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C2400 Cowl Mount Compass
C2400 Cowl Mount Compass C2400 Cowl Mount Compass C2400 Cowl Mount Compass C2400 Cowl Mount Compass

Airpath C2400 Cowl Mount Compass

Sale Price: $180.00

SKU: 3000

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Detailed Description

Airpath C2400 Panel Mount Compass

All compasses in the C-2400 series meet FAA TSO-C7c requirements. Each has been specifically designed for installation either for streamline-type bracket housing or a pedestal-type housing. Each model is provided with mounting hardware, deviation card, deviation card window and either an attached cardholder, deviation plate, or standard unattached cardholder depending on the application.

About the Magnetic Compass

One of the oldest and simplest instruments for indicating direction is the magnetic compass. It is also one of the basic instruments required by Title 14 of the Code of Federal Regulations (14 CFR) part 91 for both VFR and IFR flight.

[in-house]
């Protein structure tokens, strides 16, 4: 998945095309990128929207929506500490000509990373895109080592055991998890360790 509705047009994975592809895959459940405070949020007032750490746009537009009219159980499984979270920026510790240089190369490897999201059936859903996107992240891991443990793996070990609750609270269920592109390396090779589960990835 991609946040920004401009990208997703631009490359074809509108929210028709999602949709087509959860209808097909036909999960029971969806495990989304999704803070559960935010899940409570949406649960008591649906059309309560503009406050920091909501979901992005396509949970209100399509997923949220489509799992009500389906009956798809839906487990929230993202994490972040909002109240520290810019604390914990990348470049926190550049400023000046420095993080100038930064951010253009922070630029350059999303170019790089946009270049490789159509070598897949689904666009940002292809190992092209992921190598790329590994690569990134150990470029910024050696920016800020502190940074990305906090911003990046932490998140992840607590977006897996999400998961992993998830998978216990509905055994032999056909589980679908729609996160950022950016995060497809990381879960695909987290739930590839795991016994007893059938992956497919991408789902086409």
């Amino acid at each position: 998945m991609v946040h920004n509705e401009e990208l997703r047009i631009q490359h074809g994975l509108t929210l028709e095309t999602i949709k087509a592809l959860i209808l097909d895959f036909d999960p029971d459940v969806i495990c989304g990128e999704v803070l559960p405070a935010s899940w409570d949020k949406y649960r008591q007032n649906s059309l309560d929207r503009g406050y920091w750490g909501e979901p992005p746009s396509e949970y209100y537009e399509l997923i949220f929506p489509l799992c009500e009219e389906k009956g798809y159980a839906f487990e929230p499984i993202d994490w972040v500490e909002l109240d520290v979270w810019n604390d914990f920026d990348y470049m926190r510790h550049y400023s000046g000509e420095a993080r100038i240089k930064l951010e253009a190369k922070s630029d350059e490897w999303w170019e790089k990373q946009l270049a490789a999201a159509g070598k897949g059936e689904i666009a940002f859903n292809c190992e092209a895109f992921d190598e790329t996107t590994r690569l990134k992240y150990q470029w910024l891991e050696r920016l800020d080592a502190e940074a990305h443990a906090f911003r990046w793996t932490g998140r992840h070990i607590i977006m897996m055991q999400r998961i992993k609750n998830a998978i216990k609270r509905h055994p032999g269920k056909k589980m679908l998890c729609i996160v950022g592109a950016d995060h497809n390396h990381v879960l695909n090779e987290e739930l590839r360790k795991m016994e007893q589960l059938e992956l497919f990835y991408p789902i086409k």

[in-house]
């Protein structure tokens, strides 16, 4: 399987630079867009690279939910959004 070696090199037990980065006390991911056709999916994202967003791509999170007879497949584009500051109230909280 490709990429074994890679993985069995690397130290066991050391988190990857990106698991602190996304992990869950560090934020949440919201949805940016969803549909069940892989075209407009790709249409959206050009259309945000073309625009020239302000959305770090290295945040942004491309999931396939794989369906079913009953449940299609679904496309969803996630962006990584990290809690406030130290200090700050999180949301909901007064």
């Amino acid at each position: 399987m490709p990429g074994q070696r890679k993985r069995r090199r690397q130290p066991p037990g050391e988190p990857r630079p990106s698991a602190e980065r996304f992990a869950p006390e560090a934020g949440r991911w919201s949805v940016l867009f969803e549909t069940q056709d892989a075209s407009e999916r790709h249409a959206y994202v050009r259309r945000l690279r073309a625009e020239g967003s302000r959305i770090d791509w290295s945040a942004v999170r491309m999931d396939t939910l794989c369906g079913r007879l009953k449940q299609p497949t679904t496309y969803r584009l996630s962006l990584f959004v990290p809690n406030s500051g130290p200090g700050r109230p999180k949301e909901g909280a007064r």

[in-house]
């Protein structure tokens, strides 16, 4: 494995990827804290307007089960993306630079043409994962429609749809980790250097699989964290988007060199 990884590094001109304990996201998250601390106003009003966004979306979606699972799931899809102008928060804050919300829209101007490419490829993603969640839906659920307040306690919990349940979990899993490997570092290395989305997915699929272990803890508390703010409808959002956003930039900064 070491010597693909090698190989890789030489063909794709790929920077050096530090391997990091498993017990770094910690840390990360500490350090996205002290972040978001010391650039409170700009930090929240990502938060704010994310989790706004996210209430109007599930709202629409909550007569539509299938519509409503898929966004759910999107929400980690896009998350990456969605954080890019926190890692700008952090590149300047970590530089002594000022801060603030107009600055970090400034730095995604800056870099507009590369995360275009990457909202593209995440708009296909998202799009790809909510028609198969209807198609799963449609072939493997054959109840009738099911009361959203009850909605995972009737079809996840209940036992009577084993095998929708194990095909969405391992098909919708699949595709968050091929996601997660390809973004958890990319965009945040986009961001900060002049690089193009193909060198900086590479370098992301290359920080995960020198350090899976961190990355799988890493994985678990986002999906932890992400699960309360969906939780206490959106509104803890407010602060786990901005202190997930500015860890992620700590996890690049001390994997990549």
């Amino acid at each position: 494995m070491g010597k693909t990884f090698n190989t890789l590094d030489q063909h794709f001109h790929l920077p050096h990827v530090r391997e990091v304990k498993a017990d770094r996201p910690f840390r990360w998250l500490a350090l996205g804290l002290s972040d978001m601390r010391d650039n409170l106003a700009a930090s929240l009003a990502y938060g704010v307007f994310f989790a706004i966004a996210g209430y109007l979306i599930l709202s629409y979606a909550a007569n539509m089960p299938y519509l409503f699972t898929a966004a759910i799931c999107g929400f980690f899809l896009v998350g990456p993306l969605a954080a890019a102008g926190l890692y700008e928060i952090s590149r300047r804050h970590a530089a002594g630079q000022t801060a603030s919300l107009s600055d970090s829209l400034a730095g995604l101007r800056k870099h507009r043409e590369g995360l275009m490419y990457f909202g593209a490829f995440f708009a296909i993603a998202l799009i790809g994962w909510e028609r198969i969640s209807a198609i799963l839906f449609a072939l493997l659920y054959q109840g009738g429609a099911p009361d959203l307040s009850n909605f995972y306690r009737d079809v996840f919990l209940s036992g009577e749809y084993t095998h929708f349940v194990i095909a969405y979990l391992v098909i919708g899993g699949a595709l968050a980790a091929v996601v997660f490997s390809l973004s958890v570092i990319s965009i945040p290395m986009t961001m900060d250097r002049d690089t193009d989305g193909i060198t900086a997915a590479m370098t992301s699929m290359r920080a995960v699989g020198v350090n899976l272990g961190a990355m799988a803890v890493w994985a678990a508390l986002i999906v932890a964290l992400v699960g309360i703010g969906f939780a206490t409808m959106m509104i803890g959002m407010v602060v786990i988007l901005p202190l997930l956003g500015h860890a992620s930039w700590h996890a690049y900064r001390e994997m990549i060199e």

A magnet is a piece of material, usually a metal containing iron, that attracts and holds lines of magnetic flux. Regardless of size, every magnet has two poles: north and south. When one magnet is placed in the field of another, the unlike poles attract each other, and like poles repel.

An aircraft magnetic compass has two small magnets attached to a metal float sealed inside a bowl of clear compass fluid similar to kerosene. A graduated scale, called a card, is wrapped around the float and viewed through a glass window with a lubber line across it. The card is marked with letters representing the cardinal directions, north, east, south, and west, and a number for each 30° between these letters. The final “0” is omitted from these directions. For example, 3 = 30°, 6 = 60°, and 33 = 330°. There are long and short graduation marks between the letters and numbers, each long mark representing 10° and each short mark representing 5°. - Source: Pilot's Handbook of Aeronautical Knowledge

Magnetic Compass Deviation